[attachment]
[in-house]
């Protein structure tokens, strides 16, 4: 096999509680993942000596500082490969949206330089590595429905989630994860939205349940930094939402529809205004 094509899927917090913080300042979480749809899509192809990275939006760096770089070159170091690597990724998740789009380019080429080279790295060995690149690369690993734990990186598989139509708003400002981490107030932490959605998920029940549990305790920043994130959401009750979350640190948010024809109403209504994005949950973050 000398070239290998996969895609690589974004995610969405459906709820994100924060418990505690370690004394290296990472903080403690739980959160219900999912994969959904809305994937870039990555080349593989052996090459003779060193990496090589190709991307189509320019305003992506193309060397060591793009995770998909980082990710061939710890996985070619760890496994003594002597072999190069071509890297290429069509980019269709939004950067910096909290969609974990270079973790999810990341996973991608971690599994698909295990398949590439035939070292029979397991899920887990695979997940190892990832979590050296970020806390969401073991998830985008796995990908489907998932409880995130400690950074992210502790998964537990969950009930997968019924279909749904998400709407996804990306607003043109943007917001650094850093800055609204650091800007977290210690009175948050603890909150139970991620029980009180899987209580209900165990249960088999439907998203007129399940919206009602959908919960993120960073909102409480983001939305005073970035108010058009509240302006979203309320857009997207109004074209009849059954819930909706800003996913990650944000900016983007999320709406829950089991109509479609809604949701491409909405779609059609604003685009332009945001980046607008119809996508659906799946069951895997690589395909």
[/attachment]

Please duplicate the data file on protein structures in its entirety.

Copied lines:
[in-house]
């Protein structure tokens, strides 16, 4: 096999509680993942000596500082490969949206330089590595429905989630994860939205349940930094939402529809205004 094509899927917090913080300042979480749809899509192809990275939006760096770089070159170091690597990724998740789009380019080429080279790295060995690149690369690993734990990186598989139509708003400002981490107030932490959605998920029940549990305790920043994130959401009750979350640190948010024809109403209504994005949950973050 000398070239290998996969895609690589974004995610969405459906709820994100924060418990505690370690004394290296990472903080403690739980959160219900999912994969959904809305994937870039990555080349593989052996090459003779060193990496090589190709991307189509320019305003992506193309060397060591793009995770998909980082990710061939710890996985070619760890496994003594002597072999190069071509890297290429069509980019269709939004950067910096909290969609974990270079973790999810990341996973991608971690599994698909295990398949590439035939070292029979397991899920887990695979997940190892990832979590050296970020806390969401073991998830985008796995990908489907998932409880995130400690950074992210502790998964537990969950009930997968019924279909749904998400709407996804990306607003043109943007917001650094850093800055609204650091800007977290210690009175948050603890909150139970991620029980009180899987209580209900165990249960088999439907998203007129399940919206009602959908919960993120960073909102409480983001939305005073970035108010058009509240302006979203309320857009997207109004074209009849059954819930909706800003996913990650944000900016983007999320709406829950089991109509479609809604949701491409909405779609059609604003685009332009945001980046607008119809996508659906799946069951895997690589395909």